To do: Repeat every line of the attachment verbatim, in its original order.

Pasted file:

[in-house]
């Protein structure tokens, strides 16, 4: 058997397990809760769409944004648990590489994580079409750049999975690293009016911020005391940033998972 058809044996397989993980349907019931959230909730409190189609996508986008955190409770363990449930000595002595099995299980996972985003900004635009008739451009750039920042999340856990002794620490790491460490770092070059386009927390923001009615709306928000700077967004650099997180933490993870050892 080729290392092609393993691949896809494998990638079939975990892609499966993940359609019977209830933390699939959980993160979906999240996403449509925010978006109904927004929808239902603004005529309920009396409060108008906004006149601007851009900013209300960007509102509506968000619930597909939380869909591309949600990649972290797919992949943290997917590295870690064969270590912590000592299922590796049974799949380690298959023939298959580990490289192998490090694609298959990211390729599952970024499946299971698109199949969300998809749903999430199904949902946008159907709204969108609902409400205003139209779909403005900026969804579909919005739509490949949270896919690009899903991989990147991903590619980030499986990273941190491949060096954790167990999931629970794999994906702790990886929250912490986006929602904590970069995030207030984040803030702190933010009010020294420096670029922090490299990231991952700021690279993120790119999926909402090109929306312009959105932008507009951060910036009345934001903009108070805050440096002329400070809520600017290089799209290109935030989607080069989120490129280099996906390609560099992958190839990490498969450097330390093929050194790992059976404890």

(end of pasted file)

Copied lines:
[in-house]
């Protein structure tokens, strides 16, 4: 058997397990809760769409944004648990590489994580079409750049999975690293009016911020005391940033998972 058809044996397989993980349907019931959230909730409190189609996508986008955190409770363990449930000595002595099995299980996972985003900004635009008739451009750039920042999340856990002794620490790491460490770092070059386009927390923001009615709306928000700077967004650099997180933490993870050892 080729290392092609393993691949896809494998990638079939975990892609499966993940359609019977209830933390699939959980993160979906999240996403449509925010978006109904927004929808239902603004005529309920009396409060108008906004006149601007851009900013209300960007509102509506968000619930597909939380869909591309949600990649972290797919992949943290997917590295870690064969270590912590000592299922590796049974799949380690298959023939298959580990490289192998490090694609298959990211390729599952970024499946299971698109199949969300998809749903999430199904949902946008159907709204969108609902409400205003139209779909403005900026969804579909919005739509490949949270896919690009899903991989990147991903590619980030499986990273941190491949060096954790167990999931629970794999994906702790990886929250912490986006929602904590970069995030207030984040803030702190933010009010020294420096670029922090490299990231991952700021690279993120790119999926909402090109929306312009959105932008507009951060910036009345934001903009108070805050440096002329400070809520600017290089799209290109935030989607080069989120490129280099996906390609560099992958190839990490498969450097330390093929050194790992059976404890």